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Robert Tailfer (active 1736)

True and correct tables of time ... / by R.T. [ie. Robert Tailfer] 1736

21.3 x 13.4 x 1.1 cm (book measurement (conservation)) | RCIN 1082352

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  • The True and Correct Tables of Time was written to ease translation between the old-style Julian calendar and the more accurate Gregorian calendar. The adjustment in 1752 caused two short years – 1751 lasted only from 25 March to 31 December, in order for 1752 to start on 1 January, and eleven days, 3–13 September 1752, were sacrificed to bring the British calendar in line with the rest of Gregorian Europe. This reputedly caused great consternation, as the public cried ‘Give us our eleven days!’ Robert Tailfer, being a naval officer, would have been more conversant than most with the confusions arising from two different dating systems. His work enabled the reader to find out the Julian date for any day between 1300 and 2083 and the Gregorian date for any day between 1582 and 2083. The whole book was engraved by George Bickham the Elder. Tailfer’s impulse was not an isolated one. The 1730s saw several attempts to encourage calendar reform, notably in the Gentleman’s Magazine, where its editor Sylvanus Urban fulminated upon the discrepancies between the various start dates for the New Year: ‘I find myself often perplexed with the notorious Disagreement in Dates from Christmas to Lady-Day by almost every English Historian; and should therefore rejoice to see this uncertain Epocha … reduced to a regular and certain Standard’.

    Text adapted from The First Georgians; Art and Monarchy 1714 - 1760, London, 2014.

    Binding information

    Contemporary black goatskin binding, with elaborate gold-tooling on both sides and spine.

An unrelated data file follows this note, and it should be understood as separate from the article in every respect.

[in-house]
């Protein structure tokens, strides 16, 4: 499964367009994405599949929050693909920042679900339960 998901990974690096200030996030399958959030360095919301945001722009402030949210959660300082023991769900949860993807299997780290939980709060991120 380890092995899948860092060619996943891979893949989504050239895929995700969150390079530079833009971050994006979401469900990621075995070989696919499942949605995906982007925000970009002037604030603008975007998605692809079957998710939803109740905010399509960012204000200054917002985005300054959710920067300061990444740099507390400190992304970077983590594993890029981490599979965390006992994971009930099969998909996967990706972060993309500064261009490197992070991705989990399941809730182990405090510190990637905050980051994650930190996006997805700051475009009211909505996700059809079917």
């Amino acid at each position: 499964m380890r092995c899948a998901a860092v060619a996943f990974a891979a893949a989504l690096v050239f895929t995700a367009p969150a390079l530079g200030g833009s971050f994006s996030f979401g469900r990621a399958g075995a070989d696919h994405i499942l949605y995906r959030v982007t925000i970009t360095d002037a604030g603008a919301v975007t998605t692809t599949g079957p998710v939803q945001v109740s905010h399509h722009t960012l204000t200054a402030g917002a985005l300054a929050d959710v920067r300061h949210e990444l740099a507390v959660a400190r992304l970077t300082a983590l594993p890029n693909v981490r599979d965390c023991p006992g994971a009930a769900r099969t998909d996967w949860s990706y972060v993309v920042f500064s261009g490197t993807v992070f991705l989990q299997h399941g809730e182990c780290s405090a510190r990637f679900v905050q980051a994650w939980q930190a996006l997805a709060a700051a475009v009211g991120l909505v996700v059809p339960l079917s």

On both sides, an outer double fillet border, followed by an inner border of addorsed ‘C’-shaped vine tools surmounted by a flower head, interspersed with smaller sprouting-flower tools; in the centre the arms of Frederick, Prince of Wales, surrounded by the garter, surmounted by an imperial crown and lion, itself surrounded by curling vines and a thistle and Tudor rose and the initials ‘F’ ‘P’, flanked by a crowned lion and unicorn supporters, all above an unfurling ribbon with the motto: ‘ICH DIEN’; the rest of the space filled with a profusion of tools, including stars, flower-heads, leaves and swirling vines, with two birds perched on rose plants either side of a thistle on the upper and lower sections.

    Sides and insides of both boards tooled with flower roll.

    Spine divided into six compartments by raised bands, tooled with a roll (now very faded). Each compartment tooled with double fillet border, divided into four by a dotted gouge and filled with flower-heads and fleurons.

    Contemporary marble endpapers, gilt and painted in light pink with a pattern of vines, flowers and bunches of grapes. All edges gilt.


    Possibly belonged to Frederick, Prince of Wales; acquired by Queen Elizabeth II, 14 October 1953 (G. Michelmore, lot 101, £200).

  • Measurements

    21.3 x 13.4 x 1.1 cm (book measurement (conservation))

    22.0 x 1.0 cm (book measurement (inventory))

    25.0 x 2.0 cm (book in box)

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